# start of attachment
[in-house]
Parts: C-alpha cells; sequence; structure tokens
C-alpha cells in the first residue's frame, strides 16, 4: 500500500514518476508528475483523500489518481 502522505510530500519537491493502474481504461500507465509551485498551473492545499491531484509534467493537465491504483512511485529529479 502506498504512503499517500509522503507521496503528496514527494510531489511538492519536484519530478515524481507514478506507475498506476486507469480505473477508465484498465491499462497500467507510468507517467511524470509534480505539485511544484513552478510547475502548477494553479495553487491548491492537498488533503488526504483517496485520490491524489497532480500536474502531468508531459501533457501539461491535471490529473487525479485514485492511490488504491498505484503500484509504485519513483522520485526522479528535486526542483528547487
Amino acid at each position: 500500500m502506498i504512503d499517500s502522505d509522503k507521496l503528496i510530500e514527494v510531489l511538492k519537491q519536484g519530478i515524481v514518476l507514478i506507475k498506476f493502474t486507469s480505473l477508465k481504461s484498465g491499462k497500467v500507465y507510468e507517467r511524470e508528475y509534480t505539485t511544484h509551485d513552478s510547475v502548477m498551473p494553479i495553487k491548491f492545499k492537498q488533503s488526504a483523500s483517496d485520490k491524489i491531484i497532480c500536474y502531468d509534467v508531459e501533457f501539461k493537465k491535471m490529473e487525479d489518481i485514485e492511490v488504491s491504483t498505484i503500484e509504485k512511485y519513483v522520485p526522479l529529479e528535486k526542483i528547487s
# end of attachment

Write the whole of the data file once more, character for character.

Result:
[in-house]
Parts: C-alpha cells; sequence; structure tokens
C-alpha cells in the first residue's frame, strides 16, 4: 500500500514518476508528475483523500489518481 502522505510530500519537491493502474481504461500507465509551485498551473492545499491531484509534467493537465491504483512511485529529479 502506498504512503499517500509522503507521496503528496514527494510531489511538492519536484519530478515524481507514478506507475498506476486507469480505473477508465484498465491499462497500467507510468507517467511524470509534480505539485511544484513552478510547475502548477494553479495553487491548491492537498488533503488526504483517496485520490491524489497532480500536474502531468508531459501533457501539461491535471490529473487525479485514485492511490488504491498505484503500484509504485519513483522520485526522479528535486526542483528547487
Amino acid at each position: 500500500m502506498i504512503d499517500s502522505d509522503k507521496l503528496i510530500e514527494v510531489l511538492k519537491q519536484g519530478i515524481v514518476l507514478i506507475k498506476f493502474t486507469s480505473l477508465k481504461s484498465g491499462k497500467v500507465y507510468e507517467r511524470e508528475y509534480t505539485t511544484h509551485d513552478s510547475v502548477m498551473p494553479i495553487k491548491f492545499k492537498q488533503s488526504a483523500s483517496d485520490k491524489i491531484i497532480c500536474y502531468d509534467v508531459e501533457f501539461k493537465k491535471m490529473e487525479d489518481i485514485e492511490v488504491s491504483t498505484i503500484e509504485k512511485y519513483v522520485p526522479l529529479e528535486k526542483i528547487s